A new assessment of damage caused by extreme weather in 2021 has found heat waves, wildfires and floods cost British Columbia up to $17 billion.
The estimate, released Wednesday in a Canadian Centre for Policy Alternatives (CCPA) report, found that the combined costs of disaster in 2021 likely ranges between $10.6 and $17.1 billion — far outstripping previous estimates.
That’s equivalent to between roughly three and five per cent of B.C.’s gross domestic product, said Marc Lee, author and a senior economist with CCPA working on climate justice.
“It’s a big number. But I don’t think anyone will be surprised,” Lee said.
Lee says he followed best practices in evaluating economic impacts due to extreme weather, counting both insured and uninsured losses, the cost of damage to governments and hits to individual finances as displaced or stranded workers were prevented from earning a living.
That included roughly 33,000 people evacuated due to wildfire and more than 17,000 evacuated or stranded due to flooding.
During the June 2021 heat dome, workers suffered both financial and physical distress. According to WorkSafeBC, 71 out of 115 worker injury claims were due to heat stress, and the report found high-end labour market losses during the heat wave came to almost $330 million. Construction, food services and drinking places, and manufacturing were estimated to be hit hardest.
Wildfires cost workers up to $562 million, with those in retail trade and accommodation and food services calculated to be the most affected.
And the atmospheric river-driven flooding event is thought to have cost workers — most in transportation and warehousing jobs — almost $1.5 billion, according to the report.
“All of those costs come out of workers pockets,” Lee said.
Insured damages, meanwhile, came nowhere close to what people had to pay out of pocket.
The report found uninsured losses due to wildfire may have climbed as high as $501 million, more than double the $215 million in insured losses incurred in 2021.
At the high end, flooding in November 2021 could have led to almost $5 billion in non-insured damages — over seven times more than the $675 million in insured losses.
“I think that whole thing needs to be rethought,” Lee said. “What’s a more broad-based safety net look like given the disasters we’ll be seeing?”
Governments footed the largest costs — between 40 and 60 per cent of total damage estimates. That includes more than $1.2 billion in public expenditures related to wildfires and $7 billion connected to flooding and landslides.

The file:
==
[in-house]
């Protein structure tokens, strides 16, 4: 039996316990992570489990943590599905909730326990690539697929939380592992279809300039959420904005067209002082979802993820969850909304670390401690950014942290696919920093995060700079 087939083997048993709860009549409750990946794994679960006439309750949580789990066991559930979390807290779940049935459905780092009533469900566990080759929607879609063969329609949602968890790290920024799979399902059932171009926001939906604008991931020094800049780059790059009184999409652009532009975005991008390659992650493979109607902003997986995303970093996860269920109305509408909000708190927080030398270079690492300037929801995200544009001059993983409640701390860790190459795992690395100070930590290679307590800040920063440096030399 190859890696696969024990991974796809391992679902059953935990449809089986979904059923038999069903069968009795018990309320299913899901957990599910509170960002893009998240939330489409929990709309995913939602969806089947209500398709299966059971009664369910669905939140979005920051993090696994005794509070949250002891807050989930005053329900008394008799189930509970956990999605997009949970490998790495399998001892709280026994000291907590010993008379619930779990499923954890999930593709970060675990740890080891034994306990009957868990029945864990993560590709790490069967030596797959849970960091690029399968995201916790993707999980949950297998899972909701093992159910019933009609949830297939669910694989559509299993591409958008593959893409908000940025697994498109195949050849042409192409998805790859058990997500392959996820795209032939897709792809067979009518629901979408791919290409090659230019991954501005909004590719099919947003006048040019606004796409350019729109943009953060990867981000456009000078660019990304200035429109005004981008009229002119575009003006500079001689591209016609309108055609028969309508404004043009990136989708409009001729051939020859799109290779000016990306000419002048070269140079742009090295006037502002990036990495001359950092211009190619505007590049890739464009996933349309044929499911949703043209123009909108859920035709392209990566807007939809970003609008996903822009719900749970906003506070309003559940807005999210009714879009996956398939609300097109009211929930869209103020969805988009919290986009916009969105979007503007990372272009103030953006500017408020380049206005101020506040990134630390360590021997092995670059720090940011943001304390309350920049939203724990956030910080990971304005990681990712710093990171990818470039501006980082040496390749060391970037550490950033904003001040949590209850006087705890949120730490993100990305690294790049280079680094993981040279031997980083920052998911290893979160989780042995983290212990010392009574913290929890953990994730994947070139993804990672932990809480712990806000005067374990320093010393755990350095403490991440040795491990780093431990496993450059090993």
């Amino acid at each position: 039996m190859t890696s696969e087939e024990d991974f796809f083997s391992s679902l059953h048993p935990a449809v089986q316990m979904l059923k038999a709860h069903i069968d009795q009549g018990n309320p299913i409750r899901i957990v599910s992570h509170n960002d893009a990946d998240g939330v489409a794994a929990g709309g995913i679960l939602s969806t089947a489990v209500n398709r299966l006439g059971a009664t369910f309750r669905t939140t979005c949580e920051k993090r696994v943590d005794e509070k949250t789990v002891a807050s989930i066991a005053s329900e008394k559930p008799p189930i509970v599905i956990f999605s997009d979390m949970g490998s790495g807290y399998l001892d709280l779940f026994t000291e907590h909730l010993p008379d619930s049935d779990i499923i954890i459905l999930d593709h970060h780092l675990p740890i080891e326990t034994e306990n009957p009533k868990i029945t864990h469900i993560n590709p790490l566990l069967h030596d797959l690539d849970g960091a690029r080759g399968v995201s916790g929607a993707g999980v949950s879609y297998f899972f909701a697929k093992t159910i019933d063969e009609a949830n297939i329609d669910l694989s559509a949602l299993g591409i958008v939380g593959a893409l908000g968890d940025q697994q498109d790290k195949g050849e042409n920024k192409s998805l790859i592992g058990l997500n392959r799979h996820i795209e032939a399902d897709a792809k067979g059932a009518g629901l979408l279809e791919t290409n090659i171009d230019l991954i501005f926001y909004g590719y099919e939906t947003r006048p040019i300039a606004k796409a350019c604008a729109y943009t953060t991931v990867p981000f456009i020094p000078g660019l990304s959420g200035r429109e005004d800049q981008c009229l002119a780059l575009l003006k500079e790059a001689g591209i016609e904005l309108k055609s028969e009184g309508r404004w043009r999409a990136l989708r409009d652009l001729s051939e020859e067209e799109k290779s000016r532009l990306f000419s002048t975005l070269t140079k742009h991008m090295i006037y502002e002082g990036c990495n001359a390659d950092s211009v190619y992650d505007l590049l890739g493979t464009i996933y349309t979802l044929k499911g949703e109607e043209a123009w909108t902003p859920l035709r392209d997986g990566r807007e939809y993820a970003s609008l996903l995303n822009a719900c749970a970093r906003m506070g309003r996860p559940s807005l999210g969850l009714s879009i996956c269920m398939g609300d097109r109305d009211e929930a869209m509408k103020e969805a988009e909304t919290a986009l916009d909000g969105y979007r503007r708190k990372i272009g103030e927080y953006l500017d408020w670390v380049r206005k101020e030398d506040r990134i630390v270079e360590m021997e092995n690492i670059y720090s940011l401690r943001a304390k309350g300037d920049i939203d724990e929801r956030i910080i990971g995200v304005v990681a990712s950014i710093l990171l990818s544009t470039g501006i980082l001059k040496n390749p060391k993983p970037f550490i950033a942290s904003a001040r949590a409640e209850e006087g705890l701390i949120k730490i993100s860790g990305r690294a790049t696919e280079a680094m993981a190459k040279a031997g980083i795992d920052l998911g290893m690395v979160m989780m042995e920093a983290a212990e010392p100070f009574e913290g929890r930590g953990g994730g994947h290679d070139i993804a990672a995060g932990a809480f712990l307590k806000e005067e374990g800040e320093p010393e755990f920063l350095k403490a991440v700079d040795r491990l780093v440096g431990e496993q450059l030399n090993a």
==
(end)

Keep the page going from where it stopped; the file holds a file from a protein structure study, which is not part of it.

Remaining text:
The report excluded losses outside of B.C., in shipping, or supply chain disruptions in other provinces and territories. Costs associated with loss of life or people’s deteriorating health, such as increases in emergency room visits as extended smoky periods dominated summer skies, were also not included.
With estimates not yet finalized, Lee says even the high-end figure of $17.1 billion could balloon in the coming months and years.
“It’s is still somewhat conservative,” he said.
Call for systematic accounting of climate damage
It’s both challenging and rare to get total economic losses for extreme weather events, says Glenn McGillivray, managing director of the Institute for Catastrophic Loss.
That’s because there are no firmly established boundaries for what should and what shouldn’t be counted as damages.
“I’ve been advocating for this for a long time,” he said. “It helps people plan, for one thing. Secondly, it helps us understand the impacts these events have on people, governments and businesses.”
Perhaps more importantly, McGillivray said if politicians see the costly impacts of extreme weather events made worse by climate change, they may be more willing to act in the future.
“These numbers are really important to get. I applaud this group for trying,” he said.
“Would I bet the family farm on the number? No, I wouldn’t... But they’re going to give you a magnitude.”
Because such estimates are rarely carried out, McGillivray says it’s hard to compare the damage B.C. sustained last year with other provinces who were hit by wildfire, heat and flooding in the past.